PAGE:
about the book
Mike is in big trouble. He is late getting home and his mother’s many phone messages indicate that she is more than a little pissed! So when his headlights catch a drenched girl standing in the middle of the storm swept road, he moans. He can’t just leave her there but his mom is going to go ballistic. He stops the car and offers his help. The pale girl slowly climbs in and asks for a ride home.
He watches as she slips off a pair of soaked saddle shoes. As he drives, she says her name is Carol Anne. She explains that her canoe tipped over on Hawthorne Lake. The lake was so cold, but she tried to hang on to the capsized boat. She prayed for help but none came. She finally just drifted to shore. The strange story makes Mike so uncomfortable.
Finally he comes to a dirt road, remote and dark. Carol asks him to stop the car and she gets out…and then just disappears!
Shaken, Mike drives off, but turns around when he spots the saddle shoes left behind. He discovers a ramshackle house at the end of the road. Even before he can knock, the door flies open and an old woman demands to know if he is returning Carol’s shoes. She tells Mike that every year on the anniversary of Carol’s death, her spirit catches a ride and forgets her shoes!
Carol can’t be dead. He met her! He talked to her! Mike heads to the cemetery where he finds a grave mounded with decaying saddle shoes…and nine desperate spirits of teens who died tragically, who have been forgotten, and who need to tell Mike the story of their deaths. Each tale is spookier than the last!
Some people would have said that little Candace Fleming was a “fibber,” but her parents knew she was imaginative and encouraged her to write down her tales. In second grade she became fascinated with the sound of certain words. By fifth grade she had written her first mystery, a ten-page, ten-chapter book—with a Newbery Award sticker she had scraped off one of her old books!
Surprisingly, the idea of being a writer never occurred to her while she was growing up. Candace studied history at Eastern Illinois University, intending to work in a museum. Later, when she was reading to her two small sons, she realized that writing children’s books would combine everything she loved—kids, history, writing, and telling tales!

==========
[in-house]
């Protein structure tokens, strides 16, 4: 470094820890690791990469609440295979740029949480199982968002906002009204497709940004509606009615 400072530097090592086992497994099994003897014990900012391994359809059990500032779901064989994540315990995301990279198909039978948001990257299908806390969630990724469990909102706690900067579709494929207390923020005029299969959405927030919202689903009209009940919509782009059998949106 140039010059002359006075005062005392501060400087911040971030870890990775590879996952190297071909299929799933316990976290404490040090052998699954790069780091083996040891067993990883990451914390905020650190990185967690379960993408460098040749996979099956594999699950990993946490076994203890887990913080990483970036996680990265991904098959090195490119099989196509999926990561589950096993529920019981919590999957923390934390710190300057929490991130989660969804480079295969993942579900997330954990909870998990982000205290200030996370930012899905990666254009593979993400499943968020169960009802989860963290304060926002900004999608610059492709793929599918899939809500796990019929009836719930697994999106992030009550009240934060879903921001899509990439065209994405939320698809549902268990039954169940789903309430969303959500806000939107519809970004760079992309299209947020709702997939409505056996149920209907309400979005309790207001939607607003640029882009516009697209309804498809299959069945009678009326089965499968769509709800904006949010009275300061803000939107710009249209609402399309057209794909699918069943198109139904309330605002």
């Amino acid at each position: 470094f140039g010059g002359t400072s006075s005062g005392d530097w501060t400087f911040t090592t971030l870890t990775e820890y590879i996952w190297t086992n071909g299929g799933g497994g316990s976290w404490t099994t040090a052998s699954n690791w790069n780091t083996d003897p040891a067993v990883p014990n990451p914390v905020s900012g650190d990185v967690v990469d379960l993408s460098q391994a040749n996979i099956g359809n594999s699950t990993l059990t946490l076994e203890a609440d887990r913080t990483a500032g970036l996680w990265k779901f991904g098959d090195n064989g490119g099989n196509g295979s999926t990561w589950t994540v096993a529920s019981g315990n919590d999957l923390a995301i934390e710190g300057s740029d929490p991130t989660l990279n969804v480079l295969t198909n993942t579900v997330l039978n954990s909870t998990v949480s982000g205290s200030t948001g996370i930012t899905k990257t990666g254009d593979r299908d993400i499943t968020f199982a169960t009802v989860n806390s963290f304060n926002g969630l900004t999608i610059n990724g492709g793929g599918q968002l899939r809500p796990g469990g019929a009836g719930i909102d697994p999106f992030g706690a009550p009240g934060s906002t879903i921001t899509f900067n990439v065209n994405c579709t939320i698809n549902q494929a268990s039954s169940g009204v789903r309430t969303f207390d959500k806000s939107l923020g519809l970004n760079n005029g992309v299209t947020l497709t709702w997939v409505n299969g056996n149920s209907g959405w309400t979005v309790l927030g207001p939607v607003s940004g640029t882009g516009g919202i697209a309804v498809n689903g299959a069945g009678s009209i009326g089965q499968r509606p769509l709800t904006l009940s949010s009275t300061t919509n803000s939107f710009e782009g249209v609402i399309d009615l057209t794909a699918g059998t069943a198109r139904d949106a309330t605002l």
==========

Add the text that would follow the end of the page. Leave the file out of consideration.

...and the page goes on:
Now Candace writes everything from novels to biographies to picture books. She lives in Mount Prospect, Illinois, with her husband, Scott, and two teenage sons, Scott and Michael.
Also by Candace Fleming:
Our Eleanor : A Scrapbook Look at Eleanor Roosevelt’s Remarkable Life. Atheneum Books for Young Readers. 2005.
The Light (Morpheus Road, Book 1) by D.J. MacHale
With his dad on a business trip and his friend Cooper away at the lake, Marsh is assured of a boring week, until a comic book character, Gravedigger, begins to stalk him. Convinced that Cooper is the only one who can truly help him, Marsh enlists Cooper’s sister, Sydney, to help him get to the lake. There he discovers Cooper is missing, which turns out to be just the beginning of his problems.
Paper Valentine by Brenna Yovanoff
After her best friend Lillian died, Hannah cannot let go of the past—and Lillian’s ghost is haunting her bedroom. Lillian wants Hannah to investigate a string of murders, all connected by a simple valentine. Could it be possible that Lillian did not take her own life? Meanwhile, though Hannah knows she has no future with him, she cannot take her mind off of bad boy Finny Boone.
The Window by Jeanette Ingold
After an automobile accident kills her nomadic mother and leaves her blind, Mandy moves to a Texas farm with elderly relatives she never met before. She struggles to cope with her mother’s death, her disability, and her new surroundings. She finally begins to heal when she “sees” visions outside her attic bedroom window and begins to piece together her family’s tragic history.